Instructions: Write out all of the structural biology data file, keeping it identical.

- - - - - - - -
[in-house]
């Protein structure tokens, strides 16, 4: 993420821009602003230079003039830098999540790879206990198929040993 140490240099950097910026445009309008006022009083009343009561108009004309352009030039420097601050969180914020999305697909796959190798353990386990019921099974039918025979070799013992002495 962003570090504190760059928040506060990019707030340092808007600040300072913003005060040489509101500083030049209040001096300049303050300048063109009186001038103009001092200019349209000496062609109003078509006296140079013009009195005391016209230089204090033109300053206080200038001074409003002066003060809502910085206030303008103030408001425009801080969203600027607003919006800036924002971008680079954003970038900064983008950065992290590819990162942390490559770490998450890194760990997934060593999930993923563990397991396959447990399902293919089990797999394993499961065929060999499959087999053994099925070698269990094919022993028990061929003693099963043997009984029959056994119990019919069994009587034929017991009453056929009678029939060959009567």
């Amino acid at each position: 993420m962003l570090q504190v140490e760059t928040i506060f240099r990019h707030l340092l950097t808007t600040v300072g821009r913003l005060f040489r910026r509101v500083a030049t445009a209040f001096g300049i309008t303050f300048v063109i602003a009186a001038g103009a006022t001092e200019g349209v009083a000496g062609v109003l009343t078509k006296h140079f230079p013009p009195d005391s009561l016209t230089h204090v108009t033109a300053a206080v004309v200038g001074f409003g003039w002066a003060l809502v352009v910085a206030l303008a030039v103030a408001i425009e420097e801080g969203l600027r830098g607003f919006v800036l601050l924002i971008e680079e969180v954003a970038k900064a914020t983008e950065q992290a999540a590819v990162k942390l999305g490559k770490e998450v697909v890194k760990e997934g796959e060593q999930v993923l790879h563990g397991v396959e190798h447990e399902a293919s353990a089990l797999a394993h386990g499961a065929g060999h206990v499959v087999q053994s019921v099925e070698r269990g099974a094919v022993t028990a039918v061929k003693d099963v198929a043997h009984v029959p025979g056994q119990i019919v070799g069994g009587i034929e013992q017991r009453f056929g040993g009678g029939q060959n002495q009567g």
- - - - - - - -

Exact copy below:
[in-house]
């Protein structure tokens, strides 16, 4: 993420821009602003230079003039830098999540790879206990198929040993 140490240099950097910026445009309008006022009083009343009561108009004309352009030039420097601050969180914020999305697909796959190798353990386990019921099974039918025979070799013992002495 962003570090504190760059928040506060990019707030340092808007600040300072913003005060040489509101500083030049209040001096300049303050300048063109009186001038103009001092200019349209000496062609109003078509006296140079013009009195005391016209230089204090033109300053206080200038001074409003002066003060809502910085206030303008103030408001425009801080969203600027607003919006800036924002971008680079954003970038900064983008950065992290590819990162942390490559770490998450890194760990997934060593999930993923563990397991396959447990399902293919089990797999394993499961065929060999499959087999053994099925070698269990094919022993028990061929003693099963043997009984029959056994119990019919069994009587034929017991009453056929009678029939060959009567």
């Amino acid at each position: 993420m962003l570090q504190v140490e760059t928040i506060f240099r990019h707030l340092l950097t808007t600040v300072g821009r913003l005060f040489r910026r509101v500083a030049t445009a209040f001096g300049i309008t303050f300048v063109i602003a009186a001038g103009a006022t001092e200019g349209v009083a000496g062609v109003l009343t078509k006296h140079f230079p013009p009195d005391s009561l016209t230089h204090v108009t033109a300053a206080v004309v200038g001074f409003g003039w002066a003060l809502v352009v910085a206030l303008a030039v103030a408001i425009e420097e801080g969203l600027r830098g607003f919006v800036l601050l924002i971008e680079e969180v954003a970038k900064a914020t983008e950065q992290a999540a590819v990162k942390l999305g490559k770490e998450v697909v890194k760990e997934g796959e060593q999930v993923l790879h563990g397991v396959e190798h447990e399902a293919s353990a089990l797999a394993h386990g499961a065929g060999h206990v499959v087999q053994s019921v099925e070698r269990g099974a094919v022993t028990a039918v061929k003693d099963v198929a043997h009984v029959p025979g056994q119990i019919v070799g069994g009587i034929e013992q017991r009453f056929g040993g009678g029939q060959n002495q009567g």